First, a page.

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BOOM. It’s mother-effing fauxdenza* time. We could flashback to the rough beginning of this particular fauxdenza via the power of HYPERLINKS or maybe just scroll down for a refresher. Let’s get our DIY on. * Trademark via Anna at D16 & blatantly used here ad nauseum. FAUXDENZA Dimensions: 10′ long x 13-1/2″ deep x [...]
It’s mother-effing fauxdenza* time.
Let’s get our DIY on.* Trademark via Anna at D16 & blatantly used here ad nauseum.
Dimensions: 10′ long x 13-1/2″ deep x 33″ tall
8 - Applad Doors (15 x 18″)
4 - Akurum Wall Cabinets (30 x 18″)
8 - Integral Hinge (2 pack)
2 - Akurum Suspension Rail
1 - Wood (14′ L x 15″W x 1″T) *I used Afrormosia
Screws + appropriate anchors
Feed n’ Wax
This poor, strange living room wall…
The whole fauxdenza thing boils down to just installing Ikea kitchen cabinets being way, way too low. Since the tops of the wall cabinets aren’t meant to ever be seen and are all uglified, making some sort of aesthetically pleasing top becomes necessary. But first, installation.
The Akurum suspension rail system is designed to levely hang Akurum wall cabinets super simply. Of course, to install you have to choose appropriate wall fasteners for your walls. For our plaster walls, screws into studs plus heavy duty anchors worked perfectly.
I test mounted the cabinets to see what the plumb/level situation when confronted with our old plaster walls.
Obvious shocker. Plaster walls are super uneven.
Of course the walls are uneven, but the other installation hurdle was the creepy giant non-functioning heater thing. Not only did it ugly up the place, it’s location blocked the centered installation of the loooonnng fauxdenza.
We removed the internal bits, framed out the wall, patched and painted it up (although, finding matching molding and large floor grates are still an ongoing thang).
Old house + plaster walls = Gappity gap gap
The last cabinet had a pretty large gap since the plaster wall took a sudden curve.
To correct the gap, first we shimmed the rail with some broken paint sticks from Home Depot, because that’s how we roll (unprofessionally). It was clear that the initial shim was nowhere near deep enough. We tested out how deep it had to be by sticking those little furniture foot pads onto the rail (unprofessionally).
Turns out, the last cabinet needed an inch of the wackiest shimming you’ll never, ever see.
With the extreme shimming resolved and stuff hanging level, hiding the enormous new shim gap was the next quandary. The simple wood top I had planned on had to continue and wrap around the sides of the cabinets to disguise the monstrous shim installation.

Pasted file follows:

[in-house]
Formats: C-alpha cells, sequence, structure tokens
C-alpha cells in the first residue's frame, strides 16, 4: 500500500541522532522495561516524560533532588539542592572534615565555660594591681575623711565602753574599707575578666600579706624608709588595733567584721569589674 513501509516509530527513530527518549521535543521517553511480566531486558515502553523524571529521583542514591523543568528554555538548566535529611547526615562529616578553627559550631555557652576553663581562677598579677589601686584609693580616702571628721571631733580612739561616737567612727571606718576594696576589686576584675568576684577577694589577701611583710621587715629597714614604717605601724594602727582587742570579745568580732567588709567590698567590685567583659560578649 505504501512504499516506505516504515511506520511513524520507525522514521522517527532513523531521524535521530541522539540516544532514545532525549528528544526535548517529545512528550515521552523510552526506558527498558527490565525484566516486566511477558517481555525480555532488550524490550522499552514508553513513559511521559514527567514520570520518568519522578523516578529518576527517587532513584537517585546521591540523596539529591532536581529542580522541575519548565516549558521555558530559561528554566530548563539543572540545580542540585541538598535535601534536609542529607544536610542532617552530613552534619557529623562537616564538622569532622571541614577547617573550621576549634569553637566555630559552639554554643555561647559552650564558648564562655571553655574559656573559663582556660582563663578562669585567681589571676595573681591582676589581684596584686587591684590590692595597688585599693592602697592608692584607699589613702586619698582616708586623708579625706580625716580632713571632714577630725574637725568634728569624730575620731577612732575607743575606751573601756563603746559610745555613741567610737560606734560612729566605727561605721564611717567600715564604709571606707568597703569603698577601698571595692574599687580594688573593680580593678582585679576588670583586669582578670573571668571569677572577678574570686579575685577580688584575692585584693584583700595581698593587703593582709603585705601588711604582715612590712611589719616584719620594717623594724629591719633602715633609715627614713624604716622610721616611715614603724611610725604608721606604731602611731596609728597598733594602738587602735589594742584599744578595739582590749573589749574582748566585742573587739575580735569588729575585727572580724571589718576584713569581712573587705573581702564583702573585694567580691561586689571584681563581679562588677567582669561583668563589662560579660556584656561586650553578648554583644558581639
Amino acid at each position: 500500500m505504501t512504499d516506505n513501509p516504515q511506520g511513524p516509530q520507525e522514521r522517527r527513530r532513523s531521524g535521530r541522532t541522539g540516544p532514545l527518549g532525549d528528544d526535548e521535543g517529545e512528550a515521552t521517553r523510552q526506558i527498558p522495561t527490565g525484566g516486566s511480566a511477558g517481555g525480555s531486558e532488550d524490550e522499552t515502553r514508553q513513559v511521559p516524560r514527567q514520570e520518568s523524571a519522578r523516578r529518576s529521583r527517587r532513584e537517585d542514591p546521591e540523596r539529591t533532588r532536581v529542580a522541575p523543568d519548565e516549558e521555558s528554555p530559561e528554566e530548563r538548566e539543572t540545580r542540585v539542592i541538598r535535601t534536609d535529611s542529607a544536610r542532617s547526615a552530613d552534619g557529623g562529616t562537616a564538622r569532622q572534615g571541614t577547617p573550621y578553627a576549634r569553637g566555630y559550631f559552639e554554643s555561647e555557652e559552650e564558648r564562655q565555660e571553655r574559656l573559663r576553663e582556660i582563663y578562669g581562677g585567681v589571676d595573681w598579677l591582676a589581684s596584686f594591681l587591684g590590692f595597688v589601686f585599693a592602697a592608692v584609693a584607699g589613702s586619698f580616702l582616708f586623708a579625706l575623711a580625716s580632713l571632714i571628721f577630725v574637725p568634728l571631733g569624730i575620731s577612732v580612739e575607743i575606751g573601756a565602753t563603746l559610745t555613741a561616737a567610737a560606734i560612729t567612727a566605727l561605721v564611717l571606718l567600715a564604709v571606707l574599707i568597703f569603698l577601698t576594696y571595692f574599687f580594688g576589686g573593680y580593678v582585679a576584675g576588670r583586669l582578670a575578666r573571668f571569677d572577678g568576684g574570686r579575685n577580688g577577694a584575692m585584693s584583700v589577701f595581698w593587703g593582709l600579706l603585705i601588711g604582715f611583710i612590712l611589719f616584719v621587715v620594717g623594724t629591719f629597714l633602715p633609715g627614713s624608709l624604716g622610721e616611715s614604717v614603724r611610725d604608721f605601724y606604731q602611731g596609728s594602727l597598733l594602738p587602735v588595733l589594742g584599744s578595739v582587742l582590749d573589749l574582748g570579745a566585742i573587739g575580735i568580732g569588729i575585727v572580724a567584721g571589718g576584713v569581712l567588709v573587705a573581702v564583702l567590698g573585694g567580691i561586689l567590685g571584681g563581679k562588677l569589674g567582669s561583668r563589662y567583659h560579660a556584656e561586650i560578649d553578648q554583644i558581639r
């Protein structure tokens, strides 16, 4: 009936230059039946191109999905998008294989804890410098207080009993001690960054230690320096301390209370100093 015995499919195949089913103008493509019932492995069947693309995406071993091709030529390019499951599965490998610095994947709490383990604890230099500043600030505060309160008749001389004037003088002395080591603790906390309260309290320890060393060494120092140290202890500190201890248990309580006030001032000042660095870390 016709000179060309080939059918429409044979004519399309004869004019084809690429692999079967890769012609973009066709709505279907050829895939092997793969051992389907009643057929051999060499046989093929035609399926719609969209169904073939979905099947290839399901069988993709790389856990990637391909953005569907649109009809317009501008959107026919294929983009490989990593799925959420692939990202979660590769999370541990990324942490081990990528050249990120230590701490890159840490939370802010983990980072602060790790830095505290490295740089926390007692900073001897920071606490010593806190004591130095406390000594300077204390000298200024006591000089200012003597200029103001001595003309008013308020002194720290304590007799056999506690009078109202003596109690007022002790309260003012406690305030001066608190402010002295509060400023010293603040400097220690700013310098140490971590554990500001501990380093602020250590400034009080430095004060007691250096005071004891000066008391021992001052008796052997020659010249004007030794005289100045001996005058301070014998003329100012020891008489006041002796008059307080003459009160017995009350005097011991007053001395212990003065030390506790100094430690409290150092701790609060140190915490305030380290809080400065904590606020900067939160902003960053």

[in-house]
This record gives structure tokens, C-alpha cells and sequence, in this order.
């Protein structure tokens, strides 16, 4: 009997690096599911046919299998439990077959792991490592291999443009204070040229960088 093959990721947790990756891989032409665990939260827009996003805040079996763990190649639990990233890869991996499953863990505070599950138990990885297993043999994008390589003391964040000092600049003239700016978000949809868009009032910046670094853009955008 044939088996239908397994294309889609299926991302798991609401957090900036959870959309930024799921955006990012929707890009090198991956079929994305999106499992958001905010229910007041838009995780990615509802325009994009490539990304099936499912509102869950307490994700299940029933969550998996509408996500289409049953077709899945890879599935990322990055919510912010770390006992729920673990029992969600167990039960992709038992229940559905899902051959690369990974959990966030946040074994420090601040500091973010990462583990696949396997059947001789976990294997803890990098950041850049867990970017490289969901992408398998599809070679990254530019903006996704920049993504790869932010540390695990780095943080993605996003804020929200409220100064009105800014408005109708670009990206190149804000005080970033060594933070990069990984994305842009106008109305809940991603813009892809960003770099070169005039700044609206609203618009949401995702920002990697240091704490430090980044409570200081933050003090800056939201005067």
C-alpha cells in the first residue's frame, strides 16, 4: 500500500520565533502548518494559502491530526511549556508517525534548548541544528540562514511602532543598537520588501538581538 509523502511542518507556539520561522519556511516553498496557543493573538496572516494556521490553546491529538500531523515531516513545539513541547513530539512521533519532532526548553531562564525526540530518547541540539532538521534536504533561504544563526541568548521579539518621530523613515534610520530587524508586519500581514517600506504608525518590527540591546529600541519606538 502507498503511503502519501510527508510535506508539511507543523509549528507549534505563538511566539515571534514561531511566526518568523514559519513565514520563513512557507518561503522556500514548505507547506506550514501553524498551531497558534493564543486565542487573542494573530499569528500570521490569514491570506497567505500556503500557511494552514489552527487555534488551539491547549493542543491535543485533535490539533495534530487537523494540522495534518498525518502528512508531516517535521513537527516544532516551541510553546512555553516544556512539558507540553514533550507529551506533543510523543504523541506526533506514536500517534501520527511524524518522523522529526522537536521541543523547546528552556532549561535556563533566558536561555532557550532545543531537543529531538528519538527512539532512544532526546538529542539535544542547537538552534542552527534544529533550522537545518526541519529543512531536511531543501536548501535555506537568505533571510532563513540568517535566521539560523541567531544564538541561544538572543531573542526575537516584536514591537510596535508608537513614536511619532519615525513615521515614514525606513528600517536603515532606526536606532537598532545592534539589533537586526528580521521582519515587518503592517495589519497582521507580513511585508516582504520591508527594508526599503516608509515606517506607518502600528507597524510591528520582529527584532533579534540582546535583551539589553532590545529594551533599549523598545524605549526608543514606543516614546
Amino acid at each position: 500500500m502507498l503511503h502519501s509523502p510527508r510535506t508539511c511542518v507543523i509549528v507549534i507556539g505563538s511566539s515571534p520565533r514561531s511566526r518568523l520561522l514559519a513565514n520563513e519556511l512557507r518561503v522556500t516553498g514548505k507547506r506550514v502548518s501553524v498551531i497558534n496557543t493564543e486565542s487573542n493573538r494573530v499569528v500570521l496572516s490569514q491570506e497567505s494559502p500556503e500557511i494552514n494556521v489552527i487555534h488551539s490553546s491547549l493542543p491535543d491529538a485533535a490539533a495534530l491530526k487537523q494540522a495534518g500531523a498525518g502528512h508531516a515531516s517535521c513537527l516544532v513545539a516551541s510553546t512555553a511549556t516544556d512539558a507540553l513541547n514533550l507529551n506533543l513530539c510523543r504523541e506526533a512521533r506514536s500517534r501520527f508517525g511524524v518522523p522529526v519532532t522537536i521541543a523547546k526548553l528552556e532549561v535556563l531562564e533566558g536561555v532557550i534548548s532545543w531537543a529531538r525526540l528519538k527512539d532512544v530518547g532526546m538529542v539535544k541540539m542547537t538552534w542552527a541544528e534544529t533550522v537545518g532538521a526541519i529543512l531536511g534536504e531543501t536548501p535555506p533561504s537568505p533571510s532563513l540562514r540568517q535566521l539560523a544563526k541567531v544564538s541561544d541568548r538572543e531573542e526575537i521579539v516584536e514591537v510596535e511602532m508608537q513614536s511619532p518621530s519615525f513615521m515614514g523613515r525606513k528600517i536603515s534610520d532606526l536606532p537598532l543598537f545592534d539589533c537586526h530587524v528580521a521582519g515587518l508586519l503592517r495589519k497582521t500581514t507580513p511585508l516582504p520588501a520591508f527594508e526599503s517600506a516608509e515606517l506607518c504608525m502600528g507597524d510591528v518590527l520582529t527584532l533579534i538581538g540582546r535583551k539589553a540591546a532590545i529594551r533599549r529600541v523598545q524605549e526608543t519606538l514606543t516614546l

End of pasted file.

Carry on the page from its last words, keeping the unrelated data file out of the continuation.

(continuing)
For the newly expanded wood wrap, it felt best to find a better grade hardwood than I could grab at Home Depot.
With some googles I found Peterman Lumber, a local mill/lumber yard that specializes in domestic and exotic woods. They have wood wood, you know, wood you take seriously. Wood that won’t take crap from no one, no how.
Tight budget in mind, I settled on a 14 foot long piece of Afrormosia, which is an excellent and – cough* cough* - cheaper teak substitute. Fauxteak.
At about 15 inches wide by an inch thick, the piece I picked ran about $100 and looked purtty.
We used a handheld circular saw to cut the wood down to size. No fancy woodworking, no miters. Just simple straight cut lines.
We traced along the front edge of the cabinet door onto the wood sitting on top of the cabinets, flush against the wall. No brainer, not craziness, just cut on the traced line for a superb custom fit.
Each joint, as well as the edges, got a quick sanding to knock down any unevenness and smooth it out.
The rest of the wood got prepped with a once over sanding with some super fine steel wool. Pretty much, I go with the same process that I use to restore vintage furniture to treat new wood. Slap on a few coats of Danish oil and a few coats of Feed n’ Wax…
Boom. That untreated wood darkens up and looks incredible.
To attach the wood wrap, I predrilled a few holes through the inside of the cabinet frames and screwed into the bottom of the wood to secure it, but of course not go through it completely. It only takes a few strategic screws to set the wood solidly in place, all fancy looking.
Initially, I had planned on using the Ikea Grip handles and tested them out a bunch during the cabinet installation. Once the wood went on though, the handles suddenly looked way too fussy and had to get the axe.
Having no handles on the door has been functionally fine. The cabinets are high enough that I can comfortably grab the bottom door edge to open things up without any awkwardness.
Done and done.
For about $300, some labor and some problem solving, we custom-built a ten foot long floating credenza that adds tons of storage while being perfectly scaled and custom fit on an awkwardly long and barren entryway wall.
Being both super customizable and easily constructed, the fauxdenza seems a clever DIY solution for a wide spectrum of storage conundrums. Plus it looks good doing it, which never hurts.